It is important to create evidence that proves to the developer and her organization that a developer’s secure coding skills are improving. You can’t improve what you cannot measure. Your assessments should help identify the progress of your development teams in real time as well as benchmarking their secure coding strengths and weaknesses.

5. Are you sure your outsourced suppliers apply secure coding  techniques?

Many organization decide to contract out development work to large onshore or offshore development houses. In the best case, the only form of assurance an organization asks on security, is a statement in the contract requiring the deliverable to be “secure”. Few actually verify the skills of these development houses upfront and end-up with software that is not following good secure coding practices. The worst case scenario is that they do not know about them and go live with the application.  The most common scenario is they get picked up by dedicated specialists (for which you pay) and you are confronted with either delays in go-live, and contractual discussions on who needs to pay for fixing these security weaknesses. Be smart upfront, and assess the application security skills of the  developers who are going to buid your next application.

6. Are your developers aware of the most common security weaknesses?

85.5% of exploited web application vulnerabilities are attributed to just 10 known vulnerabilities – the OWASP Top 10. Your application security training needs to cover these at minimum and many more vulnerability types. The challenges your developers complete with need to be continuously revised and updated with new challenges for either new coding frameworks or new vulnerability types.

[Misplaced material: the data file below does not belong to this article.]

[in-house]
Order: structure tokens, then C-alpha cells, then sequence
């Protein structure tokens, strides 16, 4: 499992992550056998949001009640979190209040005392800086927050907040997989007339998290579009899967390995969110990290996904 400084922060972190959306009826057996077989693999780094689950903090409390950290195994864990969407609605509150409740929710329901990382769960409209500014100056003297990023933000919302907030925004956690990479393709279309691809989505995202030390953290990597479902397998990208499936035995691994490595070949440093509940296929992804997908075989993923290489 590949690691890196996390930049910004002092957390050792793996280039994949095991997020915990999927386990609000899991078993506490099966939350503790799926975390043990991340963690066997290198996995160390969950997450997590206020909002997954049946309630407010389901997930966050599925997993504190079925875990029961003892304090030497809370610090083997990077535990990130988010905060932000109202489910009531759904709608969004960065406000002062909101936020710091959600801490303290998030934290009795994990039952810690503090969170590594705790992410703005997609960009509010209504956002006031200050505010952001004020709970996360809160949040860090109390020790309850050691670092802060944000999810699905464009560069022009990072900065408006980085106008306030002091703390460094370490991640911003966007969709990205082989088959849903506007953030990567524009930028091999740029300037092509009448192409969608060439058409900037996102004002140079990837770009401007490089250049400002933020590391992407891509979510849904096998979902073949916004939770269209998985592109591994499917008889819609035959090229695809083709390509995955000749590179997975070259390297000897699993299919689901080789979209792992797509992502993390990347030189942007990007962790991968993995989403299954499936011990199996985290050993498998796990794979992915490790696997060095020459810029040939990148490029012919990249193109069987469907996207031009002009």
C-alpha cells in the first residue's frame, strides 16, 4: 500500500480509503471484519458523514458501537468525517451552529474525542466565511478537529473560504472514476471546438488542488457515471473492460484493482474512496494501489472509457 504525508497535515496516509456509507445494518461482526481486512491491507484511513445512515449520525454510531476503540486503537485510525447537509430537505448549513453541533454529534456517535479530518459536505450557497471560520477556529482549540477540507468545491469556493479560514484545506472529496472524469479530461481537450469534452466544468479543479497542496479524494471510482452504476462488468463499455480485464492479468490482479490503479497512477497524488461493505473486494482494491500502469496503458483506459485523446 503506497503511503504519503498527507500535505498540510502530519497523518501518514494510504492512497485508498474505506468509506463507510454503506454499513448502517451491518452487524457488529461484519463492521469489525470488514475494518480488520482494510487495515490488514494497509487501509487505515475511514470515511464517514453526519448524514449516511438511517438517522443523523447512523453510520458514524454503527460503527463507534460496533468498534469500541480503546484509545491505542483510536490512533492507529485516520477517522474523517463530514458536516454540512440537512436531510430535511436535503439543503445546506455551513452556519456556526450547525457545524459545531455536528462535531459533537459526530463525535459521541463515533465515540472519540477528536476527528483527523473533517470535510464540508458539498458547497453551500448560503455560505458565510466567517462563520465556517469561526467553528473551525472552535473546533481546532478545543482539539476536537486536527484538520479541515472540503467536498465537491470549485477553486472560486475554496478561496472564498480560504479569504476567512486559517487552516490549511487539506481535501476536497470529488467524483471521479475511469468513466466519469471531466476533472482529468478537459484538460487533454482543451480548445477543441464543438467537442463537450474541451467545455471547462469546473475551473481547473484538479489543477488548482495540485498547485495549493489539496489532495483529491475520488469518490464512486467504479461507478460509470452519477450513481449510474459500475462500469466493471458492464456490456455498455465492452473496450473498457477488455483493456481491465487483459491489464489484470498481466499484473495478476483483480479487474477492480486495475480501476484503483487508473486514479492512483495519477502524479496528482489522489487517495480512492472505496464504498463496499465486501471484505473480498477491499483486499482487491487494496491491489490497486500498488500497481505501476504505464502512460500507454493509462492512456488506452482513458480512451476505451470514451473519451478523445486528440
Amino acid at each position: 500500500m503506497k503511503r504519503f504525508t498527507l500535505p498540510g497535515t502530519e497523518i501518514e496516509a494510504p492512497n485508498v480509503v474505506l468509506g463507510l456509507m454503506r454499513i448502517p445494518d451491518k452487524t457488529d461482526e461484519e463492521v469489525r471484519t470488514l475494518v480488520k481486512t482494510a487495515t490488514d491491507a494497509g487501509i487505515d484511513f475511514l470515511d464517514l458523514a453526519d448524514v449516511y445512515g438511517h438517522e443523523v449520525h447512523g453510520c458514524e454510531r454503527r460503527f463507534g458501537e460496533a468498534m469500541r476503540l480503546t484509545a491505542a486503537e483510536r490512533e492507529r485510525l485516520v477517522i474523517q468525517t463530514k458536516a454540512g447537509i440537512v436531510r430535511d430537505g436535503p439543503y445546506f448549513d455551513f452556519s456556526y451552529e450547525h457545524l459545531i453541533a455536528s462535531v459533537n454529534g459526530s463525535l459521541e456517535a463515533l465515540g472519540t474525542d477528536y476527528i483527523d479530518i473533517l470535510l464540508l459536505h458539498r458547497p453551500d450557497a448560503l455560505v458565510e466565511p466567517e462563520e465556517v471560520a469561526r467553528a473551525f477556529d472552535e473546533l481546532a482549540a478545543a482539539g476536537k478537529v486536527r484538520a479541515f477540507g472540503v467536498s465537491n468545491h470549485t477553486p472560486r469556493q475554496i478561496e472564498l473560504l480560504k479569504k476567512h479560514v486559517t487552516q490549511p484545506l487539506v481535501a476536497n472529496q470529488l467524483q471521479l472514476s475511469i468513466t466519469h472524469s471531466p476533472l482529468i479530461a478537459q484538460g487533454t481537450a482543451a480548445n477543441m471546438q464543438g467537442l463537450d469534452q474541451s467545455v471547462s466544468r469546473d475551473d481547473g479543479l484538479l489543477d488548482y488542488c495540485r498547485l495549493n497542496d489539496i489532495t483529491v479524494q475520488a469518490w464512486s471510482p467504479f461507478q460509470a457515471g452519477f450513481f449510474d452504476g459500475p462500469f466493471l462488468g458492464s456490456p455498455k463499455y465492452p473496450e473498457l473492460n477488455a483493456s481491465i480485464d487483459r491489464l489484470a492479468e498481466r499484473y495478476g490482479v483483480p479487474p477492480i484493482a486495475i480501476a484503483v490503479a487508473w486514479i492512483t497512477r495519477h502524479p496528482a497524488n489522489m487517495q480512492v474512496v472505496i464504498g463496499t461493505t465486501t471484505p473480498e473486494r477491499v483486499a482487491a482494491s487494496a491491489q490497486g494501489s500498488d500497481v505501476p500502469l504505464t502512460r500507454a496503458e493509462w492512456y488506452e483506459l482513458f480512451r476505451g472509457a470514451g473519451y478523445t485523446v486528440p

7. Do you have in-house security champions?

Every developer-heavy organization should invest in someone who is going to champion security within your development teams. Their purpose is to be a support point of contact for anyone with questions around security but also to advocate secure coding and secure architecture practices within a team

8. Have you invested in tools for your developers to make secure coding easier?

In an environment with many changes to applications or where agile development is practised, automating parts of security is essential to keep up with the pace and volume. There are tools available at each stage of the development life-cycle that will serve as advisors, quality gates or detection tools. You should have IDE PlugIns that focus on certain types of security bugs and act like spell checkers while the developer is writing his or her code. There are also tools which integrate with the build process that detect certain types of weaknesses when code is being submitted to a code repository. There are also tools which run automated tests over the code, simulating hacking techniques once the software is in production. All have their own set of benefits and challenges, and none can provide a 100% guarantee there are no security issues. The golden rule, the earlier you can capture the weakness, the faster and cheaper it is to remediate the weakness with the least impact on your business.

As CIOs aggressively build their enterprise agile capabilities, secure coding skills will be a weapon of innovation and not having them will be an instrument of destruction.  Think twice before you skip this critical capability.

How did your organization go against this checklist?